Homophones & Heteronyms (American)
More Lessons English as a Second Language
Welcome to our collection of English as a Second Language (ESL) tools & resources for students, teachers, and educators.
We have lots of free videos that will help you improve your English and also advice and tips that will help you in English proficiency examinations like TOEFL and IELTS.
Most students know such homophones as "bear" and "bare", but few are aware of the triple homophones that exist.
Many English words have the same pronunciation, but a different spelling and meaning. We call these homophones.
Here are some triple homophones for you.
If you go by the shops, can you buy some eggs? Thanks. Bye!
I need four volunteers to come to the fore for a dangerous job.
Did you say oar or ore?
Do you want to pare that pear, or that pair of potatoes?
Pour some water on that poor cat's paw.
Take the reins, the king said to his son. My reign's ended with the rains.
Cite the policeman. He had sight of the crash site.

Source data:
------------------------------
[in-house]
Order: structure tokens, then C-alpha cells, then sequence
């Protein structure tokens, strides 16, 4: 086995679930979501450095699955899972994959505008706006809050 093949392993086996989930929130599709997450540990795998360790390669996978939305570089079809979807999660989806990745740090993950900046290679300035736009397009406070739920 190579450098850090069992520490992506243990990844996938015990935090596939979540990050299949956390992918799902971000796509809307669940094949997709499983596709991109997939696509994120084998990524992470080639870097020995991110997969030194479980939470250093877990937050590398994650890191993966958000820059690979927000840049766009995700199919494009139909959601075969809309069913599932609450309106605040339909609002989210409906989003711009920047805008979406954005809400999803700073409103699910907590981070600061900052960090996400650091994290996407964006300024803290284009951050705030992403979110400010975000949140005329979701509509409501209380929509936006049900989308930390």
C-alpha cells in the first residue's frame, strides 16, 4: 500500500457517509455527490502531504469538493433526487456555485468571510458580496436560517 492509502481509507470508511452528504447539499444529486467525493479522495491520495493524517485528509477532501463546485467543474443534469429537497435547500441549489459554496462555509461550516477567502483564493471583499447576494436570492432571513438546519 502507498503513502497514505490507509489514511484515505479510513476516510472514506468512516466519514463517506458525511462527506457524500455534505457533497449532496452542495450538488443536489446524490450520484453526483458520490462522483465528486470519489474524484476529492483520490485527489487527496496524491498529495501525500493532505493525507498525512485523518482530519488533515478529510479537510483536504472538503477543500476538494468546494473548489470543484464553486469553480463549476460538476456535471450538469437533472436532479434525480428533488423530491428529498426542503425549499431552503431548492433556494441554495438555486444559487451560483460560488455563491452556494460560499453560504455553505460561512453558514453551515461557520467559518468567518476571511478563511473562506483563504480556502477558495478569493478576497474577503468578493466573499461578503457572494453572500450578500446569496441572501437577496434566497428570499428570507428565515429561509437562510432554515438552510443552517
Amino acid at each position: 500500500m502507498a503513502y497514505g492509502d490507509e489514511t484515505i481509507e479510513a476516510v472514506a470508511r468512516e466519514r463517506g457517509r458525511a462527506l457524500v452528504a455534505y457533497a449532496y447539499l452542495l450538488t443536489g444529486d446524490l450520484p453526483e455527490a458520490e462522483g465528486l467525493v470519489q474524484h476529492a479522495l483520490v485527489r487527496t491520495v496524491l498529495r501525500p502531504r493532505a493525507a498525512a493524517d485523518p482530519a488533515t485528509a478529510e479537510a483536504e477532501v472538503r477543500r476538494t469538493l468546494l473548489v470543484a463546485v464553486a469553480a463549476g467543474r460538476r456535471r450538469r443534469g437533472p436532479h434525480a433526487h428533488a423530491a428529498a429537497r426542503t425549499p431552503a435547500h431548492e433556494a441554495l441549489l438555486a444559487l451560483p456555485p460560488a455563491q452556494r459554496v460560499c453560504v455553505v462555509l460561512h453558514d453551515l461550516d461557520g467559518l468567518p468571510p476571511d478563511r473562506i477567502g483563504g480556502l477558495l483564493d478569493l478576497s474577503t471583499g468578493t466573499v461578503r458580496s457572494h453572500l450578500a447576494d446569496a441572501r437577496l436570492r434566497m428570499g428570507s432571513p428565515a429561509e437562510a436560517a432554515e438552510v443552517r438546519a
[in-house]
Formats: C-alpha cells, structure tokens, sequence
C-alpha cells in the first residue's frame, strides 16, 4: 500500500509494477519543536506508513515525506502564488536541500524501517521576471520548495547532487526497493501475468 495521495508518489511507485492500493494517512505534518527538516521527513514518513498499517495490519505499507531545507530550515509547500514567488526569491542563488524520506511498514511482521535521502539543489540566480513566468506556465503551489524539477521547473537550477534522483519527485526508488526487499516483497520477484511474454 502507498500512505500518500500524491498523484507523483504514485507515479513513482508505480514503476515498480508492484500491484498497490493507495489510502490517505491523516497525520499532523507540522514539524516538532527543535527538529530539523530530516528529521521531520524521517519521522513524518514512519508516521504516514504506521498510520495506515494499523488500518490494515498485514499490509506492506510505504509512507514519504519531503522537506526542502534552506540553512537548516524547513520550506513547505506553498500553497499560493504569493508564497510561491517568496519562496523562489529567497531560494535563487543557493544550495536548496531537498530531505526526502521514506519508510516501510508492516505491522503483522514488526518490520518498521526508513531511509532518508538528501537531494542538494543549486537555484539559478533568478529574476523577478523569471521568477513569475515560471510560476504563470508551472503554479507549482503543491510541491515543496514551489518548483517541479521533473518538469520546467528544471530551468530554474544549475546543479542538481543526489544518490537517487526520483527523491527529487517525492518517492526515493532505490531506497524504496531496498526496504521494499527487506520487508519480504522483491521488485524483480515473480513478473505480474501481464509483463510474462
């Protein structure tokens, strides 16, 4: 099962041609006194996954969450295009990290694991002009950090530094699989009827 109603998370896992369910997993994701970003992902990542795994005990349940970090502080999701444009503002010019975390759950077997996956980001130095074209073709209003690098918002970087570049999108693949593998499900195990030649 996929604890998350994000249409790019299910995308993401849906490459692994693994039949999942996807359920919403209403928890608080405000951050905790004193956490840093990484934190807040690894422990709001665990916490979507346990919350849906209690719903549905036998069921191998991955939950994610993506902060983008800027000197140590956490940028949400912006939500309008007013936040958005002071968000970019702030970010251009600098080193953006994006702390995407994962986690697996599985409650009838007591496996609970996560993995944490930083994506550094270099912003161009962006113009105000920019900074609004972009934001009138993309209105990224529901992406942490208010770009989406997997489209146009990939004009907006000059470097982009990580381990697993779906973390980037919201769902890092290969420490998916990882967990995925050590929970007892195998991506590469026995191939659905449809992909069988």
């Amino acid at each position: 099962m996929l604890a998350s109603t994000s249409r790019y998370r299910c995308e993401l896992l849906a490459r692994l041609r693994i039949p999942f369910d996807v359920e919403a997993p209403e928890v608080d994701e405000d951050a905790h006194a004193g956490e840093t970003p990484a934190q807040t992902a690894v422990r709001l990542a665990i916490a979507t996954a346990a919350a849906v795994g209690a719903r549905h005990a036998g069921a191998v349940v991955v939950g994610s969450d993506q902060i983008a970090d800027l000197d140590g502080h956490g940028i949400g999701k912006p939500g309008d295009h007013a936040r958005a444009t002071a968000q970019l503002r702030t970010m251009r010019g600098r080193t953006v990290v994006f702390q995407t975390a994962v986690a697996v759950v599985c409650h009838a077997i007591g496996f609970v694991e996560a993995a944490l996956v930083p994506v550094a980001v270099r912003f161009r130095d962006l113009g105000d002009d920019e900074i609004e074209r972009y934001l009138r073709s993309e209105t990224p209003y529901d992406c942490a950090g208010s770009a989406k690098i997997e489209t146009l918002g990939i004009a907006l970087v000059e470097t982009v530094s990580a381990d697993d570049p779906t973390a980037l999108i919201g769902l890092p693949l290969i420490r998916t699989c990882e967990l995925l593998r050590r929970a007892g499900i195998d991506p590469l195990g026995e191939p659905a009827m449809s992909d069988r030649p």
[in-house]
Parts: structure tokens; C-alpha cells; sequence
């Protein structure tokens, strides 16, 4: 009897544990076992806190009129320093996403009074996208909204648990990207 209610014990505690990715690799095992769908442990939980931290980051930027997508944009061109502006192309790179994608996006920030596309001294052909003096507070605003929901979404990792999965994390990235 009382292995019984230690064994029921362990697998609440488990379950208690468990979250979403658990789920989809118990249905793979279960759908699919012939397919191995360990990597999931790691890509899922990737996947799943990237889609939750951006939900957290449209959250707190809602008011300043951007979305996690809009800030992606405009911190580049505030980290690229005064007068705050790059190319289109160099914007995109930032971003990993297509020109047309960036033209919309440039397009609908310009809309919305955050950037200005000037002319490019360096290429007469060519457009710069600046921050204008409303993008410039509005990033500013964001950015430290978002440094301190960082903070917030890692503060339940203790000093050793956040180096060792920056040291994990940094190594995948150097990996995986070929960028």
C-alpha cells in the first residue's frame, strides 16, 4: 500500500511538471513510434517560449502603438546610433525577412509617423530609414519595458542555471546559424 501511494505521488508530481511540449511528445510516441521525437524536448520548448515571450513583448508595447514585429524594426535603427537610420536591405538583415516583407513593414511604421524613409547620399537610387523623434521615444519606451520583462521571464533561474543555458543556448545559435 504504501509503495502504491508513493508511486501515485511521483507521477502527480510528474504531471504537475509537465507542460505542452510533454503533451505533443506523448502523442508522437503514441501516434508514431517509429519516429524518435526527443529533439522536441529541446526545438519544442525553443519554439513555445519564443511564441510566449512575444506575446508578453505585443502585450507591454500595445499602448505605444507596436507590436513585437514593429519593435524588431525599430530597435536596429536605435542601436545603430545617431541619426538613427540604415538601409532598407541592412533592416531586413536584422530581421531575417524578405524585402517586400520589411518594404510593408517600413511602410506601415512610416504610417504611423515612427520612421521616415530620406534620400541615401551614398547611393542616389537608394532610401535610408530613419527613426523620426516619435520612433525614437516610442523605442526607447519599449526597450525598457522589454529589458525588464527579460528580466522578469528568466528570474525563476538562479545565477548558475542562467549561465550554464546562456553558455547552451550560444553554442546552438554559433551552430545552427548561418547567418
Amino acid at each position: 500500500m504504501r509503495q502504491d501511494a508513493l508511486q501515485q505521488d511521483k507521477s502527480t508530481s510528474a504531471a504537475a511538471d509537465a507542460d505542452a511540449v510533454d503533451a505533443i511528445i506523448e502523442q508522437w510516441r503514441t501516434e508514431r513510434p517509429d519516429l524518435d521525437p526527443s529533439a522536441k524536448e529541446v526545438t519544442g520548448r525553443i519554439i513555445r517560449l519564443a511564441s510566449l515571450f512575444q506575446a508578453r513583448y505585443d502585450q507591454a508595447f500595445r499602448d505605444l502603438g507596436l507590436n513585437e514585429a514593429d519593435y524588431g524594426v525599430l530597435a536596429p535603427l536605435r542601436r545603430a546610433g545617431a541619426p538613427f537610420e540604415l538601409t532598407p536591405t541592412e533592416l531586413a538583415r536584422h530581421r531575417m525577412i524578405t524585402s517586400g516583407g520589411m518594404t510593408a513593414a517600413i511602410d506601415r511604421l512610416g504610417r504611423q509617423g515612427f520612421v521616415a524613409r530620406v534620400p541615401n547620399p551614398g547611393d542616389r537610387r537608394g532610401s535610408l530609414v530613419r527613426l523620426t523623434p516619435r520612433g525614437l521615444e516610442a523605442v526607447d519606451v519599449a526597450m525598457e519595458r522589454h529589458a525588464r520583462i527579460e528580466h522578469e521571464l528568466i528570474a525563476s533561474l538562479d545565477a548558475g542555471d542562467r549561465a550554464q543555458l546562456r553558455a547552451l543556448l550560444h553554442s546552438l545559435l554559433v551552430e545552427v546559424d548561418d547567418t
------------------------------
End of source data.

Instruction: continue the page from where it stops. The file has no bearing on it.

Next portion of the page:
The world whirled and the oceans whorled.
Can you see that ewe under the yew?
And here is a quadruple homophone I found.
You were right to write about the Wright's rite of passage.
Homophones: American English Pronunciation
Heteronyms and Homophones: American English pronunciation
Heteronyms: American English Pronunciation
Rotate to landscape screen format on a mobile phone or small tablet to use the Mathway widget, a free math problem solver that answers your questions with step-by-step explanations.
You can use the free Mathway calculator and problem solver below to practice Algebra or other math topics. Try the given examples, or type in your own problem and check your answer with the step-by-step explanations.